Providence County Superior Court (PC 14-2370). William E.
Carnes, Jr. judge.
Plaintiff: Kenneth Kando, Esq.
Defendants: Gregory J. Acciardo, Esq.
Present: Suttell, C.J., Goldberg, Flaherty, Robinson, and
FRANCIS X. FLAHERTY ASSOCIATE JUSTICE.
defendants, Kenneth Lantini and 1200 Hartford LLC, appeal
from an order of the Superior Court denying their motion for
a new trial after a jury found in favor of the plaintiff,
Daryl Heneault. The defendants argue that the economic loss
doctrine bars the plaintiff from recovering damages for the
tort of conversion and that the trial justice erred in
awarding attorneys' fees to the plaintiff. This case came
before this Court for oral argument pursuant to an order
directing the parties to appear and show cause why the issues
raised in this appeal should not summarily be decided. After
hearing the arguments of counsel and examining the memoranda
filed on behalf of the parties, we are of the opinion that
cause has not been shown, and we proceed to decide the appeal
at this time without further briefing or argument. For the
reasons set forth in this opinion, we affirm in part and
vacate in part the judgment of the Superior Court.
Facts and Travel
case was born of a lease agreement gone bad. The plaintiff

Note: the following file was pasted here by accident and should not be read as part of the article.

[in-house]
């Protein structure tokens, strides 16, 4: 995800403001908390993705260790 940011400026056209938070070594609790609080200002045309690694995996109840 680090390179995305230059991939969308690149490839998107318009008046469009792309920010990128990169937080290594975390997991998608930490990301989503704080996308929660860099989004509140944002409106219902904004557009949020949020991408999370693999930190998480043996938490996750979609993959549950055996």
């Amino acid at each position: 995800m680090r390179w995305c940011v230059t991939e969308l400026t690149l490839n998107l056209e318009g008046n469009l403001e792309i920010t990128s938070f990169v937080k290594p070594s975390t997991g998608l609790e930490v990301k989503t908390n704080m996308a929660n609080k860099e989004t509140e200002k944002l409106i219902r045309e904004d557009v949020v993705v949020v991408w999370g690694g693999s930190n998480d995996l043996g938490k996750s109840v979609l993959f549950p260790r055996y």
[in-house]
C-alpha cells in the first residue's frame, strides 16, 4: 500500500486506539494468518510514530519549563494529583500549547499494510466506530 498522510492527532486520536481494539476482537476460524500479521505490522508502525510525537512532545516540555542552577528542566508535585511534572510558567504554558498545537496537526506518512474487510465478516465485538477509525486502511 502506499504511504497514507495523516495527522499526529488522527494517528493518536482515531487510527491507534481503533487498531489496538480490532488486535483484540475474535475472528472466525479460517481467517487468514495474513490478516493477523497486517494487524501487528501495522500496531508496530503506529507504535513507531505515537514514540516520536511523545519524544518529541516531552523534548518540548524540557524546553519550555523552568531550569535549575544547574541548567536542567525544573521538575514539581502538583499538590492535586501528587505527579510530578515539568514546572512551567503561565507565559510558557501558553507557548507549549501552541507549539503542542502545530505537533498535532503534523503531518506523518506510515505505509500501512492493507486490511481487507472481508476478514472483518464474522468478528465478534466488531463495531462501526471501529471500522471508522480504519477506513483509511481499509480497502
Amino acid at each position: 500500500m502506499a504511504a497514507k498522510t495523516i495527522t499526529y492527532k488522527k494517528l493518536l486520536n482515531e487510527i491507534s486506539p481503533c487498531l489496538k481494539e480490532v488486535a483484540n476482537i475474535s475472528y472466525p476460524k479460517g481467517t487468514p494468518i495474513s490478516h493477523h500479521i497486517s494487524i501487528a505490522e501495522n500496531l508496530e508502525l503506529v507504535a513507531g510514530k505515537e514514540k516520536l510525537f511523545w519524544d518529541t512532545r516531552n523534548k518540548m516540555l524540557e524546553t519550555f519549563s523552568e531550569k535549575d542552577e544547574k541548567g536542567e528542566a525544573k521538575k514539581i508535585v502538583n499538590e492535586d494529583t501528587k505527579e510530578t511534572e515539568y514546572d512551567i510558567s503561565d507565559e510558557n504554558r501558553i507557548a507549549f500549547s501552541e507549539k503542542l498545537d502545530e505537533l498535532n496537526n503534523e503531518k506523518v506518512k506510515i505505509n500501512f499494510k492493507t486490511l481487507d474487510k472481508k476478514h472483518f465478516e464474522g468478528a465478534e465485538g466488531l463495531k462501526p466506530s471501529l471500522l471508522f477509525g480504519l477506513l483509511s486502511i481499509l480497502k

entered into a lease with defendants to rent commercial
property owned by defendants in the Town of Johnston. On or
about October 31, 2013, plaintiff paid defendants the sum of
$18, 600, which represented $9, 300 for a security deposit
and $9, 300 for the first month's rent. A document,
referred to by the parties as a "receipt
agreement," and dated that same day, was signed by the
parties; it contained the following language: "IF FOR
ANY REASON, MR KENNETH LANTINI IS UNABLE TO PROVIDE
OCCUPANCY, ON OR BEFORE, NOVEMBER 14, 2013, ALL DEPOSITS ARE
FULLY REFUNDABLE." Thereafter, on November 5, 2013, the
parties entered into the lease agreement. The term of the
lease was scheduled to begin on November 14, 2013. Before the
lease period could begin, however, and for reasons further
discussed infra, plaintiff was unable to occupy the
commercial premises. As a result, plaintiff requested the
return of the $18, 600 payment he made to defendants.
Although a sum of $9, 300, representing the first month's
rent, was eventually returned to plaintiff, defendants
refused to return the $9, 300 security deposit. Consequently,
plaintiff filed an action in the Superior Court against
defendants, alleging that the refusal to return the security
deposit constituted a conversion of plaintiff's property
as well as a breach of contract.
November 2017, one day before trial was to commence, the
Superior Court heard motions in limine. However,
defendants also filed a motion to dismiss and/or strike,
scheduled to be heard that day, arguing that plaintiff's
claim for conversion was barred by the economic loss
doctrine. In response, plaintiff contended that the
motion was not timely filed; indeed, plaintiff's counsel
stressed that he did not receive a copy of defendants'
motion until the previous afternoon, while he was preparing
for trial. The trial justice denied the motion, ruling that
it was not timely.
the following two days, a jury trial was conducted, and both
plaintiff and Mr. Lantini testified. The plaintiff testified
that he and his associates intended to grow medical marijuana
in the building and that they were certified by the state to
do so. The plaintiff said that, prior to the
November 14, 2013 start date on the lease, Mr. Lantini